Opioid maintenance treatment reduces mortality
The effect of opioid maintenance treatment (OMT) on overdose mortality varies both between and within countries. Consequently, treatment programs need to be evaluated in different treatment settings and over time within settings.
On this background, researchers from SERAF evaluated variations in mortality in a national programme: from the initial rollout as restrictive and low-capacity to its gradual change into more liberal and higher-volume.
The study is a 12-year prospective longitudinal cohort study including all persons (n = 6871) applying for and entering OMT in Norway (1997–2009), followed until 2009 or until death.
The results demonstrated that OMT significantly reduces risk of mortality compared to being outside of treatment. The reduction in overdose death was most substantial during the initial phase of the Norwegian OMT-programme: still, overdose deaths were more than halved in all calendar-periods throughout observation.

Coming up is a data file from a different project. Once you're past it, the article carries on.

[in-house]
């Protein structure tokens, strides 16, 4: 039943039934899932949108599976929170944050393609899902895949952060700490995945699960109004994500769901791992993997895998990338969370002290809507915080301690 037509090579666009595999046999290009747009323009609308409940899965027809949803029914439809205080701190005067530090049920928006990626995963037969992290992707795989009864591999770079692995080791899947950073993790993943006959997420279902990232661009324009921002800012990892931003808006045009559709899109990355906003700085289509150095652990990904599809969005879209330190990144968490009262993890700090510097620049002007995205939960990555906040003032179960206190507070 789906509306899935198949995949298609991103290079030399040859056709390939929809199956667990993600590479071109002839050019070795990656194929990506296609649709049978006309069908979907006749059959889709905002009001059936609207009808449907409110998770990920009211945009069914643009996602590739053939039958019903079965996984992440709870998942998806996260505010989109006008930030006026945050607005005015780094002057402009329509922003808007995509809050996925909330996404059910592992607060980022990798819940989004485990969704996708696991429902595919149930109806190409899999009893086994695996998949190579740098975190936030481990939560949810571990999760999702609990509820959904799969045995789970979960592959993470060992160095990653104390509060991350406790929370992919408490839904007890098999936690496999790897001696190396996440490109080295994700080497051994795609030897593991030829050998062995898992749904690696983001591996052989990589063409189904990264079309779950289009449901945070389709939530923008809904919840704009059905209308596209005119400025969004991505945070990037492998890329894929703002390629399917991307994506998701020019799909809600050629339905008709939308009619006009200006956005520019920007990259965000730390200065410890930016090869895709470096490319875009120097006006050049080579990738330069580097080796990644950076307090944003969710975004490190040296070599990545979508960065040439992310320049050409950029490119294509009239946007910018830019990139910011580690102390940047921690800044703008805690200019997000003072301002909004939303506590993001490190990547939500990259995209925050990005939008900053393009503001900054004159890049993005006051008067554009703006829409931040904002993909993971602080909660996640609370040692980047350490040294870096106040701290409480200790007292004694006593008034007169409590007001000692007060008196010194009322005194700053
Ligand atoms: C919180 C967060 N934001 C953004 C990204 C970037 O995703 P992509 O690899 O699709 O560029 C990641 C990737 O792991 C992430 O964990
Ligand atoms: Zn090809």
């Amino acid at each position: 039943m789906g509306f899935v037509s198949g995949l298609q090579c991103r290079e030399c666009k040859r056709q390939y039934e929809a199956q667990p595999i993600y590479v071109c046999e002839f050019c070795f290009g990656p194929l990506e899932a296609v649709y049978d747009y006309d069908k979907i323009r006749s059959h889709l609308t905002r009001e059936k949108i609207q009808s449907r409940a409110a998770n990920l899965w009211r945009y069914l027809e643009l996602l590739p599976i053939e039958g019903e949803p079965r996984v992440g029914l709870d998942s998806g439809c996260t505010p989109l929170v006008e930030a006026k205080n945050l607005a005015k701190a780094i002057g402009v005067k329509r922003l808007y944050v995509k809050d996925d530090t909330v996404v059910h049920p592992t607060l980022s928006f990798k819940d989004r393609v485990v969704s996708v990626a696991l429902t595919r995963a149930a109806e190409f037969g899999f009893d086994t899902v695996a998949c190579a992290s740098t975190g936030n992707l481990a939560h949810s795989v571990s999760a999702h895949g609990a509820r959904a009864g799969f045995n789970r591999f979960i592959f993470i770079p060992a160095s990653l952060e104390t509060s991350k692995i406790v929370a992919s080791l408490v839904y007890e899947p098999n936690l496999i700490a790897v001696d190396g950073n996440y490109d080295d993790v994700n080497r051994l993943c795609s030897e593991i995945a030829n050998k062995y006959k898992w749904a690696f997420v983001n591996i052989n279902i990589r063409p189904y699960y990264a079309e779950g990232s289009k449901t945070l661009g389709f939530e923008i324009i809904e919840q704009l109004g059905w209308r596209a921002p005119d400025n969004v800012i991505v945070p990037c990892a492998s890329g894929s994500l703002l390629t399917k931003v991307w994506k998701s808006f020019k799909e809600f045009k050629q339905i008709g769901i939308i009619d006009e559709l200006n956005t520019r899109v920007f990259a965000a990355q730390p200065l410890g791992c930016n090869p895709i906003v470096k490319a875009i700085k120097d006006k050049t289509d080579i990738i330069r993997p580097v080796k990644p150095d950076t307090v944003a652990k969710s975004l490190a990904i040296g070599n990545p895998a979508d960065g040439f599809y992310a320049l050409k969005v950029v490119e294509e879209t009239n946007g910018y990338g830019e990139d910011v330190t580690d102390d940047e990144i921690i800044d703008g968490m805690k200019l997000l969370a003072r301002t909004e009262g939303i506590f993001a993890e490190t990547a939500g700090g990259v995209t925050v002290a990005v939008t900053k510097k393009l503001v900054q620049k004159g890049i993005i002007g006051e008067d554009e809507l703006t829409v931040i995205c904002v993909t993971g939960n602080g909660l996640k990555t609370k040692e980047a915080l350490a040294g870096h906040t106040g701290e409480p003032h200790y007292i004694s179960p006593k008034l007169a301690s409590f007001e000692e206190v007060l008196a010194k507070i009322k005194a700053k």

Some international studies have seen an increased risk in overdose death during the induction of indicating that patients are especially vulnerable during periods of treatment transition. The results in this study showed no elevated risk of overdose death in the first weeks of treatment, nor in the first weeks after treatment cessation.
It is likely that an integrated treatment approach, combining psychosocial support with pharmacological therapy as well as treatment delivery and initiation in specialized centres at the secondary care level is protective of overdose mortality risk during treatment induction.